New York: Whitney, 2004. 2nd Edition. Folio, publisher's illustrated stiff paper wraps, french flaps.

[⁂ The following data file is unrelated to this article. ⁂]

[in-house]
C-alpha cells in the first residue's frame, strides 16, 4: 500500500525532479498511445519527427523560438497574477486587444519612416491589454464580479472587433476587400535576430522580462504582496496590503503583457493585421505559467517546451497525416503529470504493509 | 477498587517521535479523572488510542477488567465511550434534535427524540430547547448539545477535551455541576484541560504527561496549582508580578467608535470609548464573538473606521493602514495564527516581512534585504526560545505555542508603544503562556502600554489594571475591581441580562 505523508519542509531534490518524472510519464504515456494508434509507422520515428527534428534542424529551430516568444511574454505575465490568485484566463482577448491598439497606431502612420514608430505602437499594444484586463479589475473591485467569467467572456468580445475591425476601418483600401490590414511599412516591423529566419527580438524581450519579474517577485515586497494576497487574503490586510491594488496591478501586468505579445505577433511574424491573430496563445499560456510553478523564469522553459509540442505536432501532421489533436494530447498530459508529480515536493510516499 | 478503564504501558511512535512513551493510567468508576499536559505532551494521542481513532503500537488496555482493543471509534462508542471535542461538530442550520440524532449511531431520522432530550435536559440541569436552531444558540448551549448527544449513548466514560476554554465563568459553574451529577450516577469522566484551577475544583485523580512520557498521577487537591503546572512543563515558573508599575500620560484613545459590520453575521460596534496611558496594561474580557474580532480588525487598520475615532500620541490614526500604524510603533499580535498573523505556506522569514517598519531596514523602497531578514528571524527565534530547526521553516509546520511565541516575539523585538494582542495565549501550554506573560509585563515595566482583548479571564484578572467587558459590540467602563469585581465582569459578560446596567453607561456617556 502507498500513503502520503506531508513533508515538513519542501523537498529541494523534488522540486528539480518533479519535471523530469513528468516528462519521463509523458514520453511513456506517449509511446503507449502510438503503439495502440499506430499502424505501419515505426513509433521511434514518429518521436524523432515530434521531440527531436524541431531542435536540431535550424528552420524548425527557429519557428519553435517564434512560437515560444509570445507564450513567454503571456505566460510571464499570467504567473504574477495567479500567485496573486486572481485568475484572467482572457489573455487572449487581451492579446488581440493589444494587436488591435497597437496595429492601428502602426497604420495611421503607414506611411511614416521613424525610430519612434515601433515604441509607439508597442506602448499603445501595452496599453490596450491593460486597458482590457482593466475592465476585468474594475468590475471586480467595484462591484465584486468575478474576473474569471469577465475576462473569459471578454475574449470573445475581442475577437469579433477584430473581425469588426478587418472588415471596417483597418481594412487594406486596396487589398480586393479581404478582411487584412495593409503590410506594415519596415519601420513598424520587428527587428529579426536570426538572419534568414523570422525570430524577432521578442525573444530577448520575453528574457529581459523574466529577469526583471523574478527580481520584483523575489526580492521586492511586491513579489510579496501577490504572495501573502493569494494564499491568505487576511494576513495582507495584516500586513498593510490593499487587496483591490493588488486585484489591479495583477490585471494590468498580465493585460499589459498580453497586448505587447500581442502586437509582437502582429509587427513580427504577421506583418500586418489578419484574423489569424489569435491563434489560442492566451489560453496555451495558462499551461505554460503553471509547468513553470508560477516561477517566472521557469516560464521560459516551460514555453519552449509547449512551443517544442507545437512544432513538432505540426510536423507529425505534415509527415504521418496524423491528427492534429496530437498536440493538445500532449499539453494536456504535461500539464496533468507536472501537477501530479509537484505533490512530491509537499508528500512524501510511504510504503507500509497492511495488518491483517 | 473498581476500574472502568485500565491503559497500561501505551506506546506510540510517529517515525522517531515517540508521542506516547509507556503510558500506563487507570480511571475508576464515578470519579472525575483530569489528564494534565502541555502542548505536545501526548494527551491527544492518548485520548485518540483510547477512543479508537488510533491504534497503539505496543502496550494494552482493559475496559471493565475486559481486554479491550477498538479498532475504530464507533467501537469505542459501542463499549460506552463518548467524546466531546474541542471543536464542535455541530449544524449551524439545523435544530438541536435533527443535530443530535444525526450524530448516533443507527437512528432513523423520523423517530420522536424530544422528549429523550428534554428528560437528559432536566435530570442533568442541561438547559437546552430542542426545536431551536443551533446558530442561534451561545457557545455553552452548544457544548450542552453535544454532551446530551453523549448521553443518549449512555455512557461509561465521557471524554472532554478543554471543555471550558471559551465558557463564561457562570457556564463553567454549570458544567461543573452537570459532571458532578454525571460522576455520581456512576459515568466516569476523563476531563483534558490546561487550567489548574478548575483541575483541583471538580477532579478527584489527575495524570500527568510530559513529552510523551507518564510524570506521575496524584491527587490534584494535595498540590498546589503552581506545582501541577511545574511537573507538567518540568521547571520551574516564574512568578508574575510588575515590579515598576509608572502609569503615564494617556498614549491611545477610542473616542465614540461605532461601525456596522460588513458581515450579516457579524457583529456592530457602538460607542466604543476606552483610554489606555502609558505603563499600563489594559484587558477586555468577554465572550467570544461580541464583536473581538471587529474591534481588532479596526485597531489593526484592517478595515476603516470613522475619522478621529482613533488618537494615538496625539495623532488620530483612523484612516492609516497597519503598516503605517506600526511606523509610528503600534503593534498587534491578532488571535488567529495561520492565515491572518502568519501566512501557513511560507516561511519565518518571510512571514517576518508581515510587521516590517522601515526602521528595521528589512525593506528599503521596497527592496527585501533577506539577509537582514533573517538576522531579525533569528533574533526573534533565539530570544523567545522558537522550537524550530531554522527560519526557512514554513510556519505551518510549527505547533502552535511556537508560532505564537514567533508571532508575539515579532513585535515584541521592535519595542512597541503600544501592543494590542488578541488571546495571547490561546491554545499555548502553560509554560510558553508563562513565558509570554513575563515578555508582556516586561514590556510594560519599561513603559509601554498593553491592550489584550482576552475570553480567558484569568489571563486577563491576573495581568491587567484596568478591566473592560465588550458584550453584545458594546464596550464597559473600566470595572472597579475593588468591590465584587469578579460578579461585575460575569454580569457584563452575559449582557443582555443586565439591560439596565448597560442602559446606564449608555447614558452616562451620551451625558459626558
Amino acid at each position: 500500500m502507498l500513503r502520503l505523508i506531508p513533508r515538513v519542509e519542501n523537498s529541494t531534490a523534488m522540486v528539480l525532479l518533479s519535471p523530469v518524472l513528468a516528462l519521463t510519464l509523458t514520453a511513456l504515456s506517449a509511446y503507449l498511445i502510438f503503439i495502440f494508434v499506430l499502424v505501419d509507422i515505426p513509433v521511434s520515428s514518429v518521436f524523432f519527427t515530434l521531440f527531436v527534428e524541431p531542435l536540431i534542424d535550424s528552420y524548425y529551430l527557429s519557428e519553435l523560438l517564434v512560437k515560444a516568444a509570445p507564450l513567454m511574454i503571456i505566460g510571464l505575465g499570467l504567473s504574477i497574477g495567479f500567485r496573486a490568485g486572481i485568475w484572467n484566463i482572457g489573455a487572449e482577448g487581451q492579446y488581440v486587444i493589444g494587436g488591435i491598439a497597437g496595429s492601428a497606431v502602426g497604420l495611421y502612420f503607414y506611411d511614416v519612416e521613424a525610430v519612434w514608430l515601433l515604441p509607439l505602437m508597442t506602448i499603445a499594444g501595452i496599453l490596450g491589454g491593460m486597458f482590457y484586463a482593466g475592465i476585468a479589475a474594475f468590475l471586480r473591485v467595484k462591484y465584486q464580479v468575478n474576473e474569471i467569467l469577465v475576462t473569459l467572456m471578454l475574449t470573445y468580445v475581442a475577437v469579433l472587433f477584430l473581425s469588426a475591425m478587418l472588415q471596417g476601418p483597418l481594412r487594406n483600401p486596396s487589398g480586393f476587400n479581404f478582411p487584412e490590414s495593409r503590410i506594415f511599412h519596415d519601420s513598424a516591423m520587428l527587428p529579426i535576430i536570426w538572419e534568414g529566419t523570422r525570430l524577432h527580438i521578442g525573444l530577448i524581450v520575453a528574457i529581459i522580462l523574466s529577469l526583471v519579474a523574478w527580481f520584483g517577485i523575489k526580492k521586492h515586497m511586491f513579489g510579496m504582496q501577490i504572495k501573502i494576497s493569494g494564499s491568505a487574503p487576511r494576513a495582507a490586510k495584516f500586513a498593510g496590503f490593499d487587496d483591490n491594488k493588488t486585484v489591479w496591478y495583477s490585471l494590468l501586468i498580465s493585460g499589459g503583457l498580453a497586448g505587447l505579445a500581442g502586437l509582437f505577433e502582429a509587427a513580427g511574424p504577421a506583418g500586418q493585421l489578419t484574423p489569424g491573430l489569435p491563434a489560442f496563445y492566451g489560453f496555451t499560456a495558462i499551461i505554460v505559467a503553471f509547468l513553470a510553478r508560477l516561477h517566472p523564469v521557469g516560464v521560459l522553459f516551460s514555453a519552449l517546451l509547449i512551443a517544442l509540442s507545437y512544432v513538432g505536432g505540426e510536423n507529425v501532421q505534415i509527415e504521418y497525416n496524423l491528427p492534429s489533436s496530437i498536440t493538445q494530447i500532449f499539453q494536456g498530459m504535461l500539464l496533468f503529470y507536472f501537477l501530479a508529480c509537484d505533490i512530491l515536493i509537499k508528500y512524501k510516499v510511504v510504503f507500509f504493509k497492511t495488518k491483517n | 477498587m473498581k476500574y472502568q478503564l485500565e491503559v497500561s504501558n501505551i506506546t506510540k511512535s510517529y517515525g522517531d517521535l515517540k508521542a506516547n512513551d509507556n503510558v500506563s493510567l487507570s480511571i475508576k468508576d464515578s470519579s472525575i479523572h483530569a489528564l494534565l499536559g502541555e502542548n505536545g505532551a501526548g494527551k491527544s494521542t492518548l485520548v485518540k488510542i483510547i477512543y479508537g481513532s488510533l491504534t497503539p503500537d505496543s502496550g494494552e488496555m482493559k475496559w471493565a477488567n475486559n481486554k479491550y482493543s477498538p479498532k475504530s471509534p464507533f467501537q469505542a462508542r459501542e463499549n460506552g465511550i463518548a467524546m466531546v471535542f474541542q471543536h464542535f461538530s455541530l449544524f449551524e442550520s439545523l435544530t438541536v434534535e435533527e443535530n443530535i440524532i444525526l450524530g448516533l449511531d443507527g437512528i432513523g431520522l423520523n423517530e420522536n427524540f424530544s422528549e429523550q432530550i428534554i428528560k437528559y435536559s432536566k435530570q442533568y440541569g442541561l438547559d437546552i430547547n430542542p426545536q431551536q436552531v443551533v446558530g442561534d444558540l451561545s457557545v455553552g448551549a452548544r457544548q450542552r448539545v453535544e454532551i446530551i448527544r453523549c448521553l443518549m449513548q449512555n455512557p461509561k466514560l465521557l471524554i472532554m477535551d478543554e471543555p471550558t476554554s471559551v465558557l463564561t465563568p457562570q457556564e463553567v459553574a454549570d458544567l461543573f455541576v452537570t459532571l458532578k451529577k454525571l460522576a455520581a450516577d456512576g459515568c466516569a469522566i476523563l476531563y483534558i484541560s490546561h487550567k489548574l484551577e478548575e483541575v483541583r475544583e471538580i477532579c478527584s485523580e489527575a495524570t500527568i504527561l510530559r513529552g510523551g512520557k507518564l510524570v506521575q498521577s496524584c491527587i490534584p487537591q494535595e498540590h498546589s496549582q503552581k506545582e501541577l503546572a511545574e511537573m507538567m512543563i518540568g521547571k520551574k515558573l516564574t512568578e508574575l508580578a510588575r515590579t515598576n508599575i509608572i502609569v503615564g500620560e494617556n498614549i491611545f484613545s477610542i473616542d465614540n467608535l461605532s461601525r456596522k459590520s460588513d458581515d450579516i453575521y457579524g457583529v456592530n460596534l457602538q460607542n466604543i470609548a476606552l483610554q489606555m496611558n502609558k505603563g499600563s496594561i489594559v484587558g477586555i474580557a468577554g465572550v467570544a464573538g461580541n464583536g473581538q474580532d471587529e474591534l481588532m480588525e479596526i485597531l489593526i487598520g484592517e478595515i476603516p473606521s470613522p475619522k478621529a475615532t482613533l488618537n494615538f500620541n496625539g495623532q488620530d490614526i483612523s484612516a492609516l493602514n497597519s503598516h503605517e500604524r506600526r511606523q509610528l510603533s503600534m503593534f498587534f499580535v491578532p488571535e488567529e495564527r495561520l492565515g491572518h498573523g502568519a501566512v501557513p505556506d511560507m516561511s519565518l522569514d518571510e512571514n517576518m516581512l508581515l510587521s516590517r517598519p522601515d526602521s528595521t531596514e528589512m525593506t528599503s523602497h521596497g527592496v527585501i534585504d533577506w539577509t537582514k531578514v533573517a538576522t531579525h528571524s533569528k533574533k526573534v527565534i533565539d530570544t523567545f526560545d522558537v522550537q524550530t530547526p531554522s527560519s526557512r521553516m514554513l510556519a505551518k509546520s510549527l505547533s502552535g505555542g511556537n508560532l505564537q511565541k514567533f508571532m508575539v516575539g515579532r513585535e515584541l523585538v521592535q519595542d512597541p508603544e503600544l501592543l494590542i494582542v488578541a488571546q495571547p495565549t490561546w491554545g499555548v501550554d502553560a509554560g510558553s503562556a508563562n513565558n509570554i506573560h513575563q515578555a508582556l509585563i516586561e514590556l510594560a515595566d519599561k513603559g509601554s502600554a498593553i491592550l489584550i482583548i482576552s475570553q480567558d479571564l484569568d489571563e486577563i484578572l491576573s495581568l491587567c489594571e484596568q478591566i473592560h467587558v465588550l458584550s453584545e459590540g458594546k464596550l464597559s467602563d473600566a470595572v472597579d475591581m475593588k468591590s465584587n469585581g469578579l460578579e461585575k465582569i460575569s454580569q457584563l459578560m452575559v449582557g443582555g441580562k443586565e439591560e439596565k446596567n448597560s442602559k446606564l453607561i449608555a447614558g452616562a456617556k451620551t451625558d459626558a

“There are paintings that are excited, possessive, and dogmatic…[Twombly’s] art—and here one finds its morality as well as its extreme historical singularity—desires to take possession of nothing at all.”—Roland Barthes. Revised and expanded second edition of this monograph on influential American artist Cy Twombly, best known for his minimalist drawings and large-scale paintings that blend text, figuration, and rhythmic scratches, published to accompany a retrospective exhibition organized by the State Hermitage Museum in St. Petersburg, Russia, in 2003 to mark Twombly's 75th birthday, and later brought to the Whitney Museum of American Art. Spanning the years 1953-2002, many of the works were brought together from the artist's studio and had not been previously exhibited. Illustrated with 85 color plates; with critical essays by curator Julie Sylvester, historian and leading art critic Simon Schama, and Roland Barthes's classic essay from 1976 "Non Multa Sed Multum"; appendix includes extensive biographical notes, selected exhibition history, and bibliography. Fine. Item #1982